Crime writers share their top tips for new writers
Writers appearing at the Noirwich Crime Writing Festival share their crime writing advice
The fourth Noirwich Crime Writing Festival brings the darker side of crime writing life to Norwich between 14 and 17 September. Events include crime writing workshops with Mel McGrath, Laura Wilson and Stav Sherez and two panels focussing on the darker side of crime writing: Dark Shores and Grime Noir. Some of the crime writers appearing at the festival have taken time out from digging in the literary murk to offer their top crime writing tip.
Top tips for newbie crime writers
Stella Duffy, author of London Lies Beneath
- Pace is useful, plot is useful, character is useful, STORY is the point. What’s the guts of what you’re trying to say? (nb – you might not know this until after the first draft – then re-work it once you know. And then re-work it again ...)
Laura Wilson, author of The Other Woman
In the words of Samuel Beckett: ‘Ever tried. Ever failed. No matter. Try again. Fail again. Fail better.’
Imran Mahmood, author of You Don’t Know Me
- Have a plot
- Finish that first draft
- Write every day if you can
- Think before you write
Karen Maitland, author of The Plague Charmer
- Let your characters drive the plot, not the other way around.
- The shadow on the wall is generally more frightening than meeting the murderer face to face, so keep the villain in the shadows for as long as you can.
- If your story doesn’t seem exciting ask yourself what’s at stake? What do the different characters stand to win or lose, if they succeed or fail. Try raising the stakes rather than the number of murders.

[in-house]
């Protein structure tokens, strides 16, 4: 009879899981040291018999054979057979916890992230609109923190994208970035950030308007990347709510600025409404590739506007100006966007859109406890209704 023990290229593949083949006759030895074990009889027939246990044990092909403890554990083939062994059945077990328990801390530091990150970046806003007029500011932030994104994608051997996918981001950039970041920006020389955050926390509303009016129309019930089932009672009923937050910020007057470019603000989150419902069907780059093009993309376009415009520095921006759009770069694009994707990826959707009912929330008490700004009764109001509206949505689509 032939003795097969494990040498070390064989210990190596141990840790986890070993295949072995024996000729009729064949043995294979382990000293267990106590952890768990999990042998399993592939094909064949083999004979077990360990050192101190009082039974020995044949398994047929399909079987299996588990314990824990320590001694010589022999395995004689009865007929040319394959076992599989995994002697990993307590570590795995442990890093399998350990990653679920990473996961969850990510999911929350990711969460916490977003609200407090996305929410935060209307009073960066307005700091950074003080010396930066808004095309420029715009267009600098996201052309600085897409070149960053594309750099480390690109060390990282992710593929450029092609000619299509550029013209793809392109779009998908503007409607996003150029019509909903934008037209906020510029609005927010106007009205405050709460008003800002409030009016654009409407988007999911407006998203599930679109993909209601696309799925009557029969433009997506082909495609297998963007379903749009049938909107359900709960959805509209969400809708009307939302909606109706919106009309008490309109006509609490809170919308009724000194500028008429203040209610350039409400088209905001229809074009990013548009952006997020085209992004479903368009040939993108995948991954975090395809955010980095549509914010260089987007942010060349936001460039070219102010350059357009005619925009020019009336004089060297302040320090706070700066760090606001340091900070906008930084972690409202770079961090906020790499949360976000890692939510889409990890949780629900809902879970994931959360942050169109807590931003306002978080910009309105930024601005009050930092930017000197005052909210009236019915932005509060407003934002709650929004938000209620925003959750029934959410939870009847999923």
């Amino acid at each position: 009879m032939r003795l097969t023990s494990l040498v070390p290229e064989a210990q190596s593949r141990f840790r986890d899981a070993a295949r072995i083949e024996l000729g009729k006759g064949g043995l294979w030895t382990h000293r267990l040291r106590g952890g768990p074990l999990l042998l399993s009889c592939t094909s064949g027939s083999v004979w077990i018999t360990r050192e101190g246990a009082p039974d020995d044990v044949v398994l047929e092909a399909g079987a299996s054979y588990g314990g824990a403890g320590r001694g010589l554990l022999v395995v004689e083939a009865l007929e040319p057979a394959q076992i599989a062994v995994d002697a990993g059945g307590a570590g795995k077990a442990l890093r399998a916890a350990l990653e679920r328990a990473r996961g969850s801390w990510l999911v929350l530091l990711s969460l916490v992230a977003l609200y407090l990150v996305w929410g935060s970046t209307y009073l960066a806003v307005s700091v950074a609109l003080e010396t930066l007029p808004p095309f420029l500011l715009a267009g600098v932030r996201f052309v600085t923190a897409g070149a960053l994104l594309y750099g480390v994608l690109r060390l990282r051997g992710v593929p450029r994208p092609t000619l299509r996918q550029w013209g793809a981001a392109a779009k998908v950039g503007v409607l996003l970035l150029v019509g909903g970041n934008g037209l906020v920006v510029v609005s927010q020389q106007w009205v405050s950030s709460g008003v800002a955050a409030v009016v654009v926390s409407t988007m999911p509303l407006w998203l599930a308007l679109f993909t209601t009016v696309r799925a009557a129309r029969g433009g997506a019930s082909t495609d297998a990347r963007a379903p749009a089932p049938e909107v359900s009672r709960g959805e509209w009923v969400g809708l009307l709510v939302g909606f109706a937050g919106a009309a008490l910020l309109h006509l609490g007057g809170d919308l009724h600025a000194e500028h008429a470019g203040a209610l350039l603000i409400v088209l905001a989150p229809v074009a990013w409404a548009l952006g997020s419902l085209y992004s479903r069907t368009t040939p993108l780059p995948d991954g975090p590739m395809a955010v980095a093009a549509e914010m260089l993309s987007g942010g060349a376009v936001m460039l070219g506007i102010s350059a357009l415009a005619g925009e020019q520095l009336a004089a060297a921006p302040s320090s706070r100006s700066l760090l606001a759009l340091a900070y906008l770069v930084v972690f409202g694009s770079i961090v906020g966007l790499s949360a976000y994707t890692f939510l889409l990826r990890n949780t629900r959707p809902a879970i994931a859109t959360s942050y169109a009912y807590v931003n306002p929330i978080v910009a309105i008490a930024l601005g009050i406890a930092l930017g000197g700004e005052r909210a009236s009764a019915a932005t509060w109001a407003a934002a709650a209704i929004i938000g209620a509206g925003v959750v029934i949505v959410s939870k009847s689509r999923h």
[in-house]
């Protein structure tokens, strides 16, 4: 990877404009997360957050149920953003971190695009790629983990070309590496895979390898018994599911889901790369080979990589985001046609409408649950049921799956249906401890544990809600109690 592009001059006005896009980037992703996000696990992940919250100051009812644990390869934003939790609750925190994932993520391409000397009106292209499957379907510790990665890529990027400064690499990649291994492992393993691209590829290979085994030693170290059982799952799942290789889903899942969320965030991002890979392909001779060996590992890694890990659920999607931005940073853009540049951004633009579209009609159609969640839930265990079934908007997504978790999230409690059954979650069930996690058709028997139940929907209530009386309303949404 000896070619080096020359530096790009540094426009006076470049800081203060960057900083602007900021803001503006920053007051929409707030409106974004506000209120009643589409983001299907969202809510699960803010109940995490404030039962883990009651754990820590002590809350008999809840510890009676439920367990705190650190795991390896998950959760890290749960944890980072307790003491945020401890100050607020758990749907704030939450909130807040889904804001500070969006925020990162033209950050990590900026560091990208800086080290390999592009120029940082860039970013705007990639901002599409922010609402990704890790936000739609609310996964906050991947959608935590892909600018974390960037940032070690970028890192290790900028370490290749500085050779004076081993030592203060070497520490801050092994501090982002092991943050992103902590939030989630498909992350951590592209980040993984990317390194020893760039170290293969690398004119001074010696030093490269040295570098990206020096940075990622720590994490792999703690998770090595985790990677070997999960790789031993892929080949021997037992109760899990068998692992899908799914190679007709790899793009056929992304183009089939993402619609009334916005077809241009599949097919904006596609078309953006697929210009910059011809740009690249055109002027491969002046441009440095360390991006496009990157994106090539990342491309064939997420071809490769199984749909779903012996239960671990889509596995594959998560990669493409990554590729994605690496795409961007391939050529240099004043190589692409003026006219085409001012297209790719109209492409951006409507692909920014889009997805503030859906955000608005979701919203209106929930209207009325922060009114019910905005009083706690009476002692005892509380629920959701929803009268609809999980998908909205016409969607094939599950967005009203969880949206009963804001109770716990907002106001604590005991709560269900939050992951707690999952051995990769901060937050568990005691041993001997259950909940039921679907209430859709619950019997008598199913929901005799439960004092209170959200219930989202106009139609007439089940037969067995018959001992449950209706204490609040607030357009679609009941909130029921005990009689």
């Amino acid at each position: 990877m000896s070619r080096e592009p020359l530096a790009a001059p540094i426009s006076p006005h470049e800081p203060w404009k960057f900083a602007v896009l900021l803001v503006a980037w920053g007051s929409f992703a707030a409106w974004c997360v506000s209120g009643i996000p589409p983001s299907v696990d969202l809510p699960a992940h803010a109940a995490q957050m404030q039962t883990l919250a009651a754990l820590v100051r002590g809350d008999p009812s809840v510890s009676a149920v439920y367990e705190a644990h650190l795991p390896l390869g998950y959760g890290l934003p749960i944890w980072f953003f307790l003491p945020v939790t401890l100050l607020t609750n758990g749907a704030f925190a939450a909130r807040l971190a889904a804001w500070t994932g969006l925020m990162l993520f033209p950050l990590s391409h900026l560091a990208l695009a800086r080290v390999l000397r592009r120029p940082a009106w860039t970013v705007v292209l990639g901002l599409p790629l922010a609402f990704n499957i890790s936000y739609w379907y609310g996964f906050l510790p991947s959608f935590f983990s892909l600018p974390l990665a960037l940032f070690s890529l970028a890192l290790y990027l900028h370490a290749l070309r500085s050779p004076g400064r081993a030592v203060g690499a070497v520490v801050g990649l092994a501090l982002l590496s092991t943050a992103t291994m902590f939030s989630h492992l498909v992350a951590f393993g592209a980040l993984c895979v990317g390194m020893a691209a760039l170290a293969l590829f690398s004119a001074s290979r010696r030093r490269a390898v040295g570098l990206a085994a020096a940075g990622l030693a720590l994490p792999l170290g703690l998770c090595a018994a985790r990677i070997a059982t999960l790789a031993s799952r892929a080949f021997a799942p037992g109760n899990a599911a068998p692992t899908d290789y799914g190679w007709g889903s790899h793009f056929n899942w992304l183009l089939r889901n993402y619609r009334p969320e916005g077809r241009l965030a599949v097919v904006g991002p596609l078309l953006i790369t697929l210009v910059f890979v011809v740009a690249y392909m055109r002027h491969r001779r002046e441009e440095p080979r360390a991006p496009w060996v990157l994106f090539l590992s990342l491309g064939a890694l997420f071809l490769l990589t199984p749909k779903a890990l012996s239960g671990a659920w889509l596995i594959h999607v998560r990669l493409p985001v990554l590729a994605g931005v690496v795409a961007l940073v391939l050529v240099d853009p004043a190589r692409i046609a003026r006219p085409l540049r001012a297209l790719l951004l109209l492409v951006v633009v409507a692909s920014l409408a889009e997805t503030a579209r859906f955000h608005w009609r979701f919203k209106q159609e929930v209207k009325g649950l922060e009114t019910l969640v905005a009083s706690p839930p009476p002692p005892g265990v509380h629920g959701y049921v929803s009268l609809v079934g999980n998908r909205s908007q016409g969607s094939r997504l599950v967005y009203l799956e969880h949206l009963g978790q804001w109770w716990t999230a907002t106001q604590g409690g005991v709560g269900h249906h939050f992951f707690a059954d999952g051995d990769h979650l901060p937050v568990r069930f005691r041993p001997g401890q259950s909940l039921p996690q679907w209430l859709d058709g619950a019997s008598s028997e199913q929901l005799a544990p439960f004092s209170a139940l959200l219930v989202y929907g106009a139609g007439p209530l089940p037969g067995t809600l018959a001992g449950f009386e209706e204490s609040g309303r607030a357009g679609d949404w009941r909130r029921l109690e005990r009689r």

Stav Sherez, author of The Intrusions
Read verything you can, both within the genre, and outside of it. Be aware what's being done by others. Try to do something new and startling.
Mel McGrath, author of Give Me the Child
- All writing is rewriting
- Write from the heart
- Commit to your story
Nick Quantrill, author of The Dead Can’t Talk
- Finish what you start. You can’t edit a blank page. Make your own luck, don’t wait for it to come to you.
Lone Theils, author of Fatal Crossing
- Writing is hard work. Editing even worse. The horrible truth is that once you finish editing you cannot stand your own book for a while, because few novels really bear being read 16 times.
Leye Adenle, author of Easy Motion Tourist
- Write what you like to read.
Felicia Yap, author of Yesterday
- Be curious and try to keep your curiosity alive. Keep asking new questions about the world you inhabit, about the people who surround you.
- Travel as widely as you can, embrace new faces and places. Inspiration is often an alchemic response to the unfamiliar and unexpected.
- Apply the same amount of creativity to the submission process as you would to the writing of your book. Writing is just a tiny part of being creative.
All ten authors will be speaking at Noirwich Crime Writing Festival, 14-17 September.
Find out more on the website: noirwich.co.uk